How skillfully companies manage key non-financial areas of performance and then communicate related successes to outside constituencies—shareholders, investors—will have a powerful effect on how they are valued. In fact, the more analysts use non-financial measures, the more accurate their earnings forecasts become.
–Ernst & Young, “Measures that Matter”
A well-executed PR program is very effective for meeting goals for revenue growth and increased company value. PR helps accomplish these goals by meeting two primary objectives:
- PR increases awareness of your company and its products.
- PR enhances the reputation of your company and its products.
By increasing awareness and enhancing the reputation of your company and its products, the PR program is key to decision-making among target audiences. Target audiences, or “publics,” which include customers, potential customers, investors, potential investors, owners, employees, partners, vendors, opinion leaders, journalists and others in the market, make important decisions about:
- If, when and how your products should be purchased.
- If, when and how your company fits into various markets.
- The quantitative value of your products.
- The qualitative reputation of your products.
- The quantitative value of you or your company as an organization.
- The qualitative reputation of you or your company as an organization.
- The experience of doing business with your company and its employees.
- The value of a partnership, affiliation, or other equity arrangement with your company.
PR affects many stages of audience decision making, as identified the the four-step “Mental States Approach.” The quantitative and qualitative decisions audience members make about your company, its products and its people are subject to this four-step process, a.k.a. the “Aida” formula.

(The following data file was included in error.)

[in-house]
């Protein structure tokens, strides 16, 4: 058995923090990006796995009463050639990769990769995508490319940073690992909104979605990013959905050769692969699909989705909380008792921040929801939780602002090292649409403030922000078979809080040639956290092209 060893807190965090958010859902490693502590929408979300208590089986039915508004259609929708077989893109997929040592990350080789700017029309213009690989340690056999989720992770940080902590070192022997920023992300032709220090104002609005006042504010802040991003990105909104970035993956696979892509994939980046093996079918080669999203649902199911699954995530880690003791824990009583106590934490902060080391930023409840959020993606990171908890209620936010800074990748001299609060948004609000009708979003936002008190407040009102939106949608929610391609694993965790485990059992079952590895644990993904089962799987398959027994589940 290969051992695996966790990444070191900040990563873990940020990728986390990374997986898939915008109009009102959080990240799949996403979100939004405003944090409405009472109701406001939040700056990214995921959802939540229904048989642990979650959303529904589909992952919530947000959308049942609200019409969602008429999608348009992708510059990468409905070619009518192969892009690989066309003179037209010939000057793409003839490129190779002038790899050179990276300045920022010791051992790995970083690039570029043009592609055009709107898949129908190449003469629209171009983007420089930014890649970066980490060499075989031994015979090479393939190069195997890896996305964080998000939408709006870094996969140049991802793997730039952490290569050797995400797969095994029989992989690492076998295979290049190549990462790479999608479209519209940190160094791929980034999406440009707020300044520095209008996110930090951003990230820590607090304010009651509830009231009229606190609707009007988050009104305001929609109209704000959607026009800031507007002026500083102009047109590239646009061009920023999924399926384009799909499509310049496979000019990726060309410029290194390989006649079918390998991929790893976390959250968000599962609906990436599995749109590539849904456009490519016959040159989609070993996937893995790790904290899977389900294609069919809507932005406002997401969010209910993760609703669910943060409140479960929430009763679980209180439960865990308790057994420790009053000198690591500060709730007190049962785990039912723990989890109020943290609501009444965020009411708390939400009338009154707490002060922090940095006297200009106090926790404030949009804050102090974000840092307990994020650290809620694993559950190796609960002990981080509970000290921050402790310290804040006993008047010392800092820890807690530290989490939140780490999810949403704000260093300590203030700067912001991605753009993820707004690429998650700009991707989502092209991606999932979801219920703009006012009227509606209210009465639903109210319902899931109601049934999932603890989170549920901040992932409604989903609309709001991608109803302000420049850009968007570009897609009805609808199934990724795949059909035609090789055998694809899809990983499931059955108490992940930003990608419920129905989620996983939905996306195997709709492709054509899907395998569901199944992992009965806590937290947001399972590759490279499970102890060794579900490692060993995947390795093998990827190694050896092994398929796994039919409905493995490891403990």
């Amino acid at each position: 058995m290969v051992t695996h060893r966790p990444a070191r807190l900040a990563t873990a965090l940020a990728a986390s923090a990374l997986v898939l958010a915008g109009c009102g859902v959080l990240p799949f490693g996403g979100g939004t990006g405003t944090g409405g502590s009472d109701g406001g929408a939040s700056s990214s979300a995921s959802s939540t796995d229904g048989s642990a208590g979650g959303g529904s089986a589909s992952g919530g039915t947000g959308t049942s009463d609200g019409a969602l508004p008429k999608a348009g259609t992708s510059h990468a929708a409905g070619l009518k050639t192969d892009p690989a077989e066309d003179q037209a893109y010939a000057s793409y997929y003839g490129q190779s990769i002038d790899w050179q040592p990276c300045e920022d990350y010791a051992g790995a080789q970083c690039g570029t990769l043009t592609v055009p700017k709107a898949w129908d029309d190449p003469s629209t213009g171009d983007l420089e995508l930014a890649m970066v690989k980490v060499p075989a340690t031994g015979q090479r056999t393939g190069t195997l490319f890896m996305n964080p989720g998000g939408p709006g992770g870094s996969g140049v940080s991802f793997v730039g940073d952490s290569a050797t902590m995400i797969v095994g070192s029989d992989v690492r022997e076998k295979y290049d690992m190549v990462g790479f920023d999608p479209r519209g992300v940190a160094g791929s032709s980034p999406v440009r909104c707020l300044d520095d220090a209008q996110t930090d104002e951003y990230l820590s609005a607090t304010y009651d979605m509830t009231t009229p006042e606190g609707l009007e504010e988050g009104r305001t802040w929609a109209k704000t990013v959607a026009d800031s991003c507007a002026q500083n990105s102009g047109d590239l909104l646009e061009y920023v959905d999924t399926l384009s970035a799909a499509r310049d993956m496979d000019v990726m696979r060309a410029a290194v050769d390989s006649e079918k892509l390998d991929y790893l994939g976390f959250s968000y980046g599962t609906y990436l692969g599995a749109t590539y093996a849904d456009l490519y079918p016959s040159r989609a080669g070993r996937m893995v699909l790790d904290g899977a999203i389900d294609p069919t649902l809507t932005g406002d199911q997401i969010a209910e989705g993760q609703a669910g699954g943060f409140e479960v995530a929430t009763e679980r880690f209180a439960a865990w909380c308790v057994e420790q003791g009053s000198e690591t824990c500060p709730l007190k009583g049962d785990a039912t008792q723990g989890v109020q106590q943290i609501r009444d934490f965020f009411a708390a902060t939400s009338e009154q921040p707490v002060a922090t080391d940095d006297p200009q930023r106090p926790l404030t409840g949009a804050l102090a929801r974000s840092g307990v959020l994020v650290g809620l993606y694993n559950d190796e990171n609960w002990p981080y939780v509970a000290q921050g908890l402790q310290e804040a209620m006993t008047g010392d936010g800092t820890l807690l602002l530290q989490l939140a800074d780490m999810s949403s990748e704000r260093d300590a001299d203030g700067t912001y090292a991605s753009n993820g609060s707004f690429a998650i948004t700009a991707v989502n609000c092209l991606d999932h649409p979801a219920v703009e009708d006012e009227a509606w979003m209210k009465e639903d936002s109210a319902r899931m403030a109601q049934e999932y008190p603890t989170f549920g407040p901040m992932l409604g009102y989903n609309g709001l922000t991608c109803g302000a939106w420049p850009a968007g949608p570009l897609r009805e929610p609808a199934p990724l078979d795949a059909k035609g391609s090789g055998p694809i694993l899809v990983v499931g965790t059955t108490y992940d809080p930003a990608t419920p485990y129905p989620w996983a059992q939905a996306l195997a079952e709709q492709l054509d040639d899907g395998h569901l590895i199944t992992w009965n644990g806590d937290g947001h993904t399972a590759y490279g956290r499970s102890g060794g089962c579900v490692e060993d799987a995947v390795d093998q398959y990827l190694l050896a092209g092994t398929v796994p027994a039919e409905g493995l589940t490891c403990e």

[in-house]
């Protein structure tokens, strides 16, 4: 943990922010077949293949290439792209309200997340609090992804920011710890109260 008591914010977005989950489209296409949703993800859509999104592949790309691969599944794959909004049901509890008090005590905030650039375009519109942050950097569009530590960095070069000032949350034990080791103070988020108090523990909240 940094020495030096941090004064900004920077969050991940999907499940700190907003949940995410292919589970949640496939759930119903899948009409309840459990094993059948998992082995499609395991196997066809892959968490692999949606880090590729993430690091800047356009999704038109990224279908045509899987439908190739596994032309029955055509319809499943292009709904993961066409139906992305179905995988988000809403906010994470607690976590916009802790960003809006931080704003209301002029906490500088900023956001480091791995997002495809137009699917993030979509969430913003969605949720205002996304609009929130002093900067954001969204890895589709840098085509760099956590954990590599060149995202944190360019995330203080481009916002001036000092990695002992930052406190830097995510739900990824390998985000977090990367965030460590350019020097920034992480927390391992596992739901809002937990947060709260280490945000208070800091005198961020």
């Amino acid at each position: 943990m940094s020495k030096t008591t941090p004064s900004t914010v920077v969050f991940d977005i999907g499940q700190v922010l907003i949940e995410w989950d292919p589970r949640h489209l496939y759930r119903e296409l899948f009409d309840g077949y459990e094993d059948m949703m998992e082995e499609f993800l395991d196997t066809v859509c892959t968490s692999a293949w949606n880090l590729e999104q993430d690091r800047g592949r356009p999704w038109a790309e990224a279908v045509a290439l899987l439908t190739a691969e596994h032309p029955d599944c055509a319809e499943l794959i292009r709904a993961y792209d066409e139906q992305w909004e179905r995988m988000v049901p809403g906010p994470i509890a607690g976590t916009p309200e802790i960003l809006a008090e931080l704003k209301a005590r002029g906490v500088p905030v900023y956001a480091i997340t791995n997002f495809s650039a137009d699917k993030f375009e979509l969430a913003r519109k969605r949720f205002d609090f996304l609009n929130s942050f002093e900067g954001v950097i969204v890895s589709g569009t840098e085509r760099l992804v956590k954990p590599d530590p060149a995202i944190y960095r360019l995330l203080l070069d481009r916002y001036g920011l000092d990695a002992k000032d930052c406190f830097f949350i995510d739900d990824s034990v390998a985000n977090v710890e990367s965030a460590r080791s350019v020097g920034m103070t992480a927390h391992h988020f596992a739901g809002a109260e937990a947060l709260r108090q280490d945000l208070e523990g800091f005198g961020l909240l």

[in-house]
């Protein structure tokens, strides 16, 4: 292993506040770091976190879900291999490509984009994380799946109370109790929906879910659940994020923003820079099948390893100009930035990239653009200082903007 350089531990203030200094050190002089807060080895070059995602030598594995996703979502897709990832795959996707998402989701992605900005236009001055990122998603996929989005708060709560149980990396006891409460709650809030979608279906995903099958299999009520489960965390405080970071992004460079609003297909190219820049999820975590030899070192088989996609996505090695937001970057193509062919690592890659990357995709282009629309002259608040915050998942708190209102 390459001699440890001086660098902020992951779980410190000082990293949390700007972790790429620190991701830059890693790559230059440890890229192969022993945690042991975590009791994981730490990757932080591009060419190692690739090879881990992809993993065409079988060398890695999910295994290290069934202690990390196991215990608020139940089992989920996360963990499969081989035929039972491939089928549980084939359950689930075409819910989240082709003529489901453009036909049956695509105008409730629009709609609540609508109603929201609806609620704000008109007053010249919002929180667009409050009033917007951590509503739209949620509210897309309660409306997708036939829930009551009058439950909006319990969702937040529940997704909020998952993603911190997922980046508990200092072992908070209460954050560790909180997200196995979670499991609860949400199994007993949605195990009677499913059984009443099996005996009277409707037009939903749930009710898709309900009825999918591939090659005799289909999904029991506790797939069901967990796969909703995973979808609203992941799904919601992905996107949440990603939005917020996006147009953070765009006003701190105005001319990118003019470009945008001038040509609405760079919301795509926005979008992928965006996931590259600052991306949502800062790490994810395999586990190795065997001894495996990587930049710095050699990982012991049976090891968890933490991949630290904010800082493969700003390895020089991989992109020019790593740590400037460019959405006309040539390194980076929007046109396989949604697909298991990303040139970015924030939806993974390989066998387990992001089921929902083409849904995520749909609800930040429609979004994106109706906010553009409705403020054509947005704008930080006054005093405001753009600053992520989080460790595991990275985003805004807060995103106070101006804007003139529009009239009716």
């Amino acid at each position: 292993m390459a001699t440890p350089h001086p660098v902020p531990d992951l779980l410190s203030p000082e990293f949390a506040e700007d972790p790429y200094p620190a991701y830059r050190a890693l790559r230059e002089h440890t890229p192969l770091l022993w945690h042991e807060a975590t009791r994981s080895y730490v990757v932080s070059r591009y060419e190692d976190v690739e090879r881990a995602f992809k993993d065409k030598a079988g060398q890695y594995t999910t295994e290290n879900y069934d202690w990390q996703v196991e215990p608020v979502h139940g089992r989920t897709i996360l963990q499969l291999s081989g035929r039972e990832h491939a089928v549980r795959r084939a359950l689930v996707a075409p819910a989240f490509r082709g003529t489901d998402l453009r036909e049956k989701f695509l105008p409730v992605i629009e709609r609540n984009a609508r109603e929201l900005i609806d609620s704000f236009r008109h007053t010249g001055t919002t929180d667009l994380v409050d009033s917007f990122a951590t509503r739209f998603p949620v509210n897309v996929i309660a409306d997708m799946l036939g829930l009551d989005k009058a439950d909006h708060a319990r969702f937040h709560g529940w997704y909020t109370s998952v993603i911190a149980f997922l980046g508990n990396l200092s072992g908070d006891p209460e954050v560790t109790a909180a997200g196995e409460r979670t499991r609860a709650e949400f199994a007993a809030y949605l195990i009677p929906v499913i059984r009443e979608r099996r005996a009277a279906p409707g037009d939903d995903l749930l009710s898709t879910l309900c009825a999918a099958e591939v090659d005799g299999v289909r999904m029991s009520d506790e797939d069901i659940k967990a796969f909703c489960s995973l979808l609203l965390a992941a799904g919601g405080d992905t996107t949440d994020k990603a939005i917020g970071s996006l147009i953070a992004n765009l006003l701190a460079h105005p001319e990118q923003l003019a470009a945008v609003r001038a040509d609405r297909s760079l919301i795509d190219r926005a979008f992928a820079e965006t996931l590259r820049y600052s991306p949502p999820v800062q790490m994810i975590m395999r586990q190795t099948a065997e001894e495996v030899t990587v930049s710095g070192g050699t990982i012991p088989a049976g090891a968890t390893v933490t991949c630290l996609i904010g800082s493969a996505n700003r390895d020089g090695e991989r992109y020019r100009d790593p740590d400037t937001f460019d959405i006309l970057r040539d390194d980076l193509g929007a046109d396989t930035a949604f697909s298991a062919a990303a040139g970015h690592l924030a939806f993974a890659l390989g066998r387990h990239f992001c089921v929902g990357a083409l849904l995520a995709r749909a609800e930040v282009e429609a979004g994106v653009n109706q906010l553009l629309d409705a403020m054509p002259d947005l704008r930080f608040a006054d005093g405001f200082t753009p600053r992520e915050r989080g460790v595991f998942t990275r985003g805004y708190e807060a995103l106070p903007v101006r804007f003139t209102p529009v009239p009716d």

To support the company’s goal of revenue growth, the PR program focuses largely on the first two steps in the decision making process, Attention and Interest. Your PR program accomplishes this primarily by its first objective, increasing awareness of the company and its products. The PR program works in concert with your sales program to support the third step in the decision making process: Desire. The fourth and final step in the process, Action, is a function of sales programs, including e-commerce.
To support the company’s goal of increased value, the PR program focuses again on the first and second steps in the decision making process, Attention and Interest. Your PR program accomplishes this primarily by its second objective, enhancing the reputation of the company and its products.
The PR program works in concert with management, and, perhaps, operations to support the third step in the decision making process, Desire. The fourth and final step in the reputation decision making progress, Action, is often a function of operations and management.
Research shows that financial performance and communications performance are inexorably linked. Organizations see bottom-line results in their equity when they executive PR programs to increase awareness and boost reputation.
Corporate equity can be expressed as a combination of tangible components (revenues, assets, liabilities) and intangible concepts (credibility, loyalty, reputation). Reputation is seen by most CEOs as vital to the organization’s overall performance. In fact, 77 percent believe good reputation helps sell products and services.
In addition, companies viewed as “winners” (i.e., better reputations) are much more likely to attract external audiences such as customers, employees and partners. In fact. more than 60 percent would consider selling their own business to companies with good reputations.
Reputation also works as a business multiplier. Organizations counted among the top 10 in corporate equity are much more likely to sell at premium prices, have recommended stock, and attract employees and venture partners.
How do you defend public relations to your management or clients? What language do you use to convince them?